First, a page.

The various key switches according to the various embodiments as described above are constructed such that each of a pair of link members has the axles on one end thereof which are pivotably or slidably engaged with the base, and has the axles on the other end thereof which are pivotably or slidably engaged with the key top, and the pivot supports and slide supports are correspondingly formed in suitable combination both on the base and on the key top as the bearing portions to individually receive the axles on the link members. Thus, if an unnecessary gap is formed between the bearing portion on the key top and the axles on the link member due to the dimensional error in shaping of the key top and the link member, fluctuation of the key top is produced during the key-entry operation, and may result in impairment of the key-entry operating properties. FIG. 20 shows a key switch 330 according to a ninth embodiment of the present invention, which can reduce such a fluctuation of the key top with respect to the link members as far as possible.

The key switch 330 includes a base constituted from a fixed base 332 and a movable plate 334 disposed beneath the fixed base 332 so as to be movable in relation to the fixed base 332, a key top 336 disposed movably in the vertical or up-and-down direction on a major surface 332 a of the base 332 and having an operation surface 336 a adapted to be pressed by an operator's finger, a pair of link members 338, 340 for supporting the key top 336 above the base 332 and directing or guiding the key top 336 in the vertical or the up-and-down direction, and a switching mechanism 20 for opening and closing a pair of contacts of an electric circuit in correspondence with the vertical motion of the key top 336. A supporting plate 46 for supporting the switching mechanism 20 and the membrane switch 44 thereof has the same construction as in the key switch 10 of the first embodiment. Therefore, corresponding components are denoted by same reference numerals and detailed descriptions thereof are not repeated.

The fixed base 332 is a frame-like member having a generally rectangular center opening 342 covered with the key top 336. The fixed base 332 is provided, along a pair of opposed inner peripheral surfaces 332 b thereof defining the center opening 342, with two sets of slide supports 344 spaced apart from each other in a longitudinal or forward/backward direction. Each of the slide supports 344 includes a wall portion projecting from the major surface 332 a and the inner peripheral surface 332 b of the fixed base 332, and extends in the form of L. A guiding slot 344 a extending generally in parallel to the major surface 332 a is formed inside of the wall portion. Two slide supports 344 which constitute each set are disposed with the respective guiding slots 344 a in a corresponding position along a pair of inner peripheral surfaces 332 b of the fixed base 332.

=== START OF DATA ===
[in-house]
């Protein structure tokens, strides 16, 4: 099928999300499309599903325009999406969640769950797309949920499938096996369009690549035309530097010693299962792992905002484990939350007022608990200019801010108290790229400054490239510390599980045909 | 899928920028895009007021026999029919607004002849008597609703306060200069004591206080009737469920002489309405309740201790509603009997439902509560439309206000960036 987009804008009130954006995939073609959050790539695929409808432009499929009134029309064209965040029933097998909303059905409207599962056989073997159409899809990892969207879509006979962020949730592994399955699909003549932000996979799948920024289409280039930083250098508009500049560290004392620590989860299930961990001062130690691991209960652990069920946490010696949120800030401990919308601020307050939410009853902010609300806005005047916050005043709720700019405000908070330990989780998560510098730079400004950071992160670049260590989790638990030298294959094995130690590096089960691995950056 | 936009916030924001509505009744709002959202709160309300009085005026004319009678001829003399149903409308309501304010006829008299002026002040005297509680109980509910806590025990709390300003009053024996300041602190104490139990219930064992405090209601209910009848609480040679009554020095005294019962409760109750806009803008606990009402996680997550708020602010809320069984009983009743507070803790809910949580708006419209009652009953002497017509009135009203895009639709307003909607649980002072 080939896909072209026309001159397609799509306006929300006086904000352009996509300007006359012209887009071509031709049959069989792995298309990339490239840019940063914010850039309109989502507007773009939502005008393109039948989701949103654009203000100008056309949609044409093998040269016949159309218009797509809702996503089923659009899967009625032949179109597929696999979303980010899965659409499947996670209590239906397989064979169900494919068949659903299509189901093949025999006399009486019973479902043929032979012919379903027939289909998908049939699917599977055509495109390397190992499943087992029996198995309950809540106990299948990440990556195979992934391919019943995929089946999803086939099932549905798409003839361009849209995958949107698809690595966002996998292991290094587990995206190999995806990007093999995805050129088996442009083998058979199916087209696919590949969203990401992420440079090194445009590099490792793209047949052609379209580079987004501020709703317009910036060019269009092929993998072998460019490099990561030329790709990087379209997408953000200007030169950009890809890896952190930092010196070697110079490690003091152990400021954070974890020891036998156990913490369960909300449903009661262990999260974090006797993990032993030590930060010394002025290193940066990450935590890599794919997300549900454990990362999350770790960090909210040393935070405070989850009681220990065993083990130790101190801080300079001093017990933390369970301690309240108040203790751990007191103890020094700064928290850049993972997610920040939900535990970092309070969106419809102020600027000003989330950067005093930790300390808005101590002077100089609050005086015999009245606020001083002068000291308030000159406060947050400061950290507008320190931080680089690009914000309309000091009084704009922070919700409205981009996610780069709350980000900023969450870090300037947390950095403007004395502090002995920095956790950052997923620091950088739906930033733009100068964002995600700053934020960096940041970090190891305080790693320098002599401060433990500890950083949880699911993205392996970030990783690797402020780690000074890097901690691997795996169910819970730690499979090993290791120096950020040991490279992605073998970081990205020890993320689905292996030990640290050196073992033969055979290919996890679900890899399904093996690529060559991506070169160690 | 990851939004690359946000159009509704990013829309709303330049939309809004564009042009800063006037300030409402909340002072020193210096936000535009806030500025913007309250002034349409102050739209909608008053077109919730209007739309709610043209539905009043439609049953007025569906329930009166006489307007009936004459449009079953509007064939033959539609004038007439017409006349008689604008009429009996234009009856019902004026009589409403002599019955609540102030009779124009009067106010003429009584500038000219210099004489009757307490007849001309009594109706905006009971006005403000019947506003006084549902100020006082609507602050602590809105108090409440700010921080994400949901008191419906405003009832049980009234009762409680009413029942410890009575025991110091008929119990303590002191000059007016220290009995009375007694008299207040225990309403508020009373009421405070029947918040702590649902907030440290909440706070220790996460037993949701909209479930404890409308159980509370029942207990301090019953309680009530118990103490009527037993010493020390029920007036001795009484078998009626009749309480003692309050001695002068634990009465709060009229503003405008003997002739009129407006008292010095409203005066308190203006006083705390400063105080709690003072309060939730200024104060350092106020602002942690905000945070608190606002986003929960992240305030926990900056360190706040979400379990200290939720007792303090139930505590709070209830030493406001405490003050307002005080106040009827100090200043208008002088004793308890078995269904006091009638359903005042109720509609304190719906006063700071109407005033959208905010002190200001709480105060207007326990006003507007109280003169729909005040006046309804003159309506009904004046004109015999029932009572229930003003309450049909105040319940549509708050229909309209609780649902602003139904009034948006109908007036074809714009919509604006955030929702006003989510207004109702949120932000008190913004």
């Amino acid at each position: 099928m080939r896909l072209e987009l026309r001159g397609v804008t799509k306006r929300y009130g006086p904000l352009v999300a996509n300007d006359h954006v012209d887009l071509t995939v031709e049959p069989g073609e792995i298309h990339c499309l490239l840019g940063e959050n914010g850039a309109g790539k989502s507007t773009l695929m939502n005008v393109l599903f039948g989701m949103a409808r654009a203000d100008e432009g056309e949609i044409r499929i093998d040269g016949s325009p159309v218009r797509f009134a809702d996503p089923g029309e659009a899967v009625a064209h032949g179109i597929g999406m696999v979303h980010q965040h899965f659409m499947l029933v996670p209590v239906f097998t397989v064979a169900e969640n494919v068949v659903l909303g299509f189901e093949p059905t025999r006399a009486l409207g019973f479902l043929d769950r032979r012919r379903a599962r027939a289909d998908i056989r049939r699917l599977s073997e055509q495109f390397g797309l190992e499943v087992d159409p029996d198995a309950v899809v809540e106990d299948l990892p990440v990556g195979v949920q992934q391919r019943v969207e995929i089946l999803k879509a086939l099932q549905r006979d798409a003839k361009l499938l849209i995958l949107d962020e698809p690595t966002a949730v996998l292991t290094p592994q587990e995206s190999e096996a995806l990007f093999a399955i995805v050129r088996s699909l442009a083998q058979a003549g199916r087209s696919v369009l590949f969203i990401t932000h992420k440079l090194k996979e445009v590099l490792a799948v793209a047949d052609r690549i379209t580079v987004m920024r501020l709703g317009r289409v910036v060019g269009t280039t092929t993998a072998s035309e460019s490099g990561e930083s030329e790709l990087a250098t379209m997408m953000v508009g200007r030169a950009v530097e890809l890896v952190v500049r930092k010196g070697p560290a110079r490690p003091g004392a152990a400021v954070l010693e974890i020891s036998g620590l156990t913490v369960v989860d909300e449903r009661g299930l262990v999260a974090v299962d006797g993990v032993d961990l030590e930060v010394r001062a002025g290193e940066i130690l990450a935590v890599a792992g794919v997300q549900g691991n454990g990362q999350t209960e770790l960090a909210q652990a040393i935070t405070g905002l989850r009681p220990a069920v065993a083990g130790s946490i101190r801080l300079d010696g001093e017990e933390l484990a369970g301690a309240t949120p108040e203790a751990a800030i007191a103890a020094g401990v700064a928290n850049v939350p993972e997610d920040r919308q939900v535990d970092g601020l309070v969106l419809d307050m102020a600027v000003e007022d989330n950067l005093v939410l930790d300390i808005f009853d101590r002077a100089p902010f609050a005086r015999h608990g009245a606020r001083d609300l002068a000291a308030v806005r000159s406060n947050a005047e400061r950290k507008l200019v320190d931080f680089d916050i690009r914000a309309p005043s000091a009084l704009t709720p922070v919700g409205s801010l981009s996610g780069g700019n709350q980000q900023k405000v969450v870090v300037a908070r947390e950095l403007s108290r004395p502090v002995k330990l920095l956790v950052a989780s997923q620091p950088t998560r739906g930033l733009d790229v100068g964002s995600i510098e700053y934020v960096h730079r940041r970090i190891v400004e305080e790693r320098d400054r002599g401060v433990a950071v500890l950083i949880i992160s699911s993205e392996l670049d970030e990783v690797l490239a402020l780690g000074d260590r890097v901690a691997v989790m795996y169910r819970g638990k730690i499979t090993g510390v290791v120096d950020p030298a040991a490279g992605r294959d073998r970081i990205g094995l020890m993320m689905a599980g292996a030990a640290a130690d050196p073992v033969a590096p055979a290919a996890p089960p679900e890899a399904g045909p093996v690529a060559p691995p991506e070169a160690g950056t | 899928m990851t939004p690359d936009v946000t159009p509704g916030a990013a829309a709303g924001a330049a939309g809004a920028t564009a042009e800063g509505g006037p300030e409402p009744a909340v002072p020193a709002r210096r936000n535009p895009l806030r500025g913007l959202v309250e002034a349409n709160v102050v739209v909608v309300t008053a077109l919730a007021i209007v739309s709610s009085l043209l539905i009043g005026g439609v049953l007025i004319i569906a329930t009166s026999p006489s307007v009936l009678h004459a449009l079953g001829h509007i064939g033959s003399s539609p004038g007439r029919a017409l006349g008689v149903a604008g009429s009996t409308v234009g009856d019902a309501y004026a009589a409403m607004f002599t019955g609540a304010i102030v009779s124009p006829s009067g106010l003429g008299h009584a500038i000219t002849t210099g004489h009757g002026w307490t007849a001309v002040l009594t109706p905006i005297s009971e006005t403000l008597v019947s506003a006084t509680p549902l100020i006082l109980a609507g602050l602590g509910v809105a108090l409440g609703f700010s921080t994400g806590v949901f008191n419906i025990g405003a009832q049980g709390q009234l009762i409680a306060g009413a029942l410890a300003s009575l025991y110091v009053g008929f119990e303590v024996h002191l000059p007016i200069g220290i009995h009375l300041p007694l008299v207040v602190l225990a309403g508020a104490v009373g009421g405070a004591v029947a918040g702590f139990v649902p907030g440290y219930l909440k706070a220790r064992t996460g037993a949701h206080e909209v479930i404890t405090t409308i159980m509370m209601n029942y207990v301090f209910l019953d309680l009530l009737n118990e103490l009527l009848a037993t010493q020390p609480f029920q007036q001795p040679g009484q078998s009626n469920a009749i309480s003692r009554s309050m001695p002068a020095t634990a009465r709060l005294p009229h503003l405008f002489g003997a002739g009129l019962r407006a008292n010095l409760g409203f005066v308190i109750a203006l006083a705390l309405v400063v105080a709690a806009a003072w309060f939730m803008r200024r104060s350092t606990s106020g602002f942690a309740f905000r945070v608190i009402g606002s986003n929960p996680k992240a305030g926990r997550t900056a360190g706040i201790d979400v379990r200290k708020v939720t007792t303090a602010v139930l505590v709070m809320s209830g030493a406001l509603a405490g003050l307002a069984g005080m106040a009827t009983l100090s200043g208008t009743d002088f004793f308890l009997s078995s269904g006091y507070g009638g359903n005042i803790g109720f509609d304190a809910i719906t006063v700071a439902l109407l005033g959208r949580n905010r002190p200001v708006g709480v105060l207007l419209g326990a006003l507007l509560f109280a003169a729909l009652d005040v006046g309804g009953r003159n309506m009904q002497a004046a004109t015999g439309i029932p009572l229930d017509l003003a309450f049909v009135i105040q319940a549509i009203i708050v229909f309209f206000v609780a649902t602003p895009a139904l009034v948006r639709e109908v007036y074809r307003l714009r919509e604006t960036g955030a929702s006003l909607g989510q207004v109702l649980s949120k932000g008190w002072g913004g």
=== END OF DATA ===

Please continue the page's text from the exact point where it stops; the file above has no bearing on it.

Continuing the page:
The key top 336 is a dish-like member having a generally rectangular profile, and includes two pairs of pivot supports 346 on an inner surface 336 b of the key top 336 opposite to the operation surface 336 a (only two pivot supports 346 are shown in the figure) adjacent to each other generally in the center in the longitudinal or forward/backward direction. A pair of pivot supports 346 are located at a front end side of the key top 336 (a right end side in FIG. 21), and spaced apart from each other, and another pair of pivot supports 346 are located at a rear end side of the key top 346 (a left end side in FIG. 21), and spaced apart from each other.

Each of the pivot supports 346 is formed as a small plate uprightly projecting from the inner surface 336 b of the key top 336, and includes a bearing hole 346 a penetrating through the thickness of the plate and a slit 346 b extending generally perpendicularly to the inner surface 336 b to communicate with the bearing hole 346 a. The two pivot supports 346 forming each pair are positioned on the inner surface 336 b of the key top 336 in such a manner that the bearing hole 346 a of respective pivot supports 346 are aligned with each other in an axial direction thereof.

The pair of link members 338, 340 are structured as a first link member 338 and a second link member 340, which are assembled together so as to be provided with a X-shape in a side view. As shown in enlarged view in FIG. 21, the first link member 338 includes, in an integral manner, two arms 348 extending in parallel to each other, and a connecting portion 350 connecting the arms 348 to each other. Each of the two arms 348 are provided, on one end thereof, with axles 352 projecting coaxially with each other on opposite sides of the connecting portion 350, and on the other ends of the arms 348, with axles 354 projecting coaxially with each other on the same side as the axles 352. The second link member 340 is integrally comprised of two arms 356 extending in parallel to each other, and a connecting portion 358 connecting the arms 356 to each other. Each of the two arms 356 are provided, on one end thereof, with axles 360 projecting coaxially with each other on opposite side of the connecting portion 358 and, on the other ends of the arms 356, with axles 362 projecting coaxially with and opposed to each other.

Each of the pair of arms 348 of the first link member 338 is provided, on the opposite side of the axles 354, with a tooth 364 extending toward the connecting portion 350, and each of the pair of arms 356 of the second link member 340 is provided, on the opposite side of the axles 362, with two teeth 366 extending toward the axles 360. The first link member 338 and the second link member 340 are pivotably interlocked to each other by intermeshings between one tooth 364 and two teeth 366 of the corresponding arms 348, 356.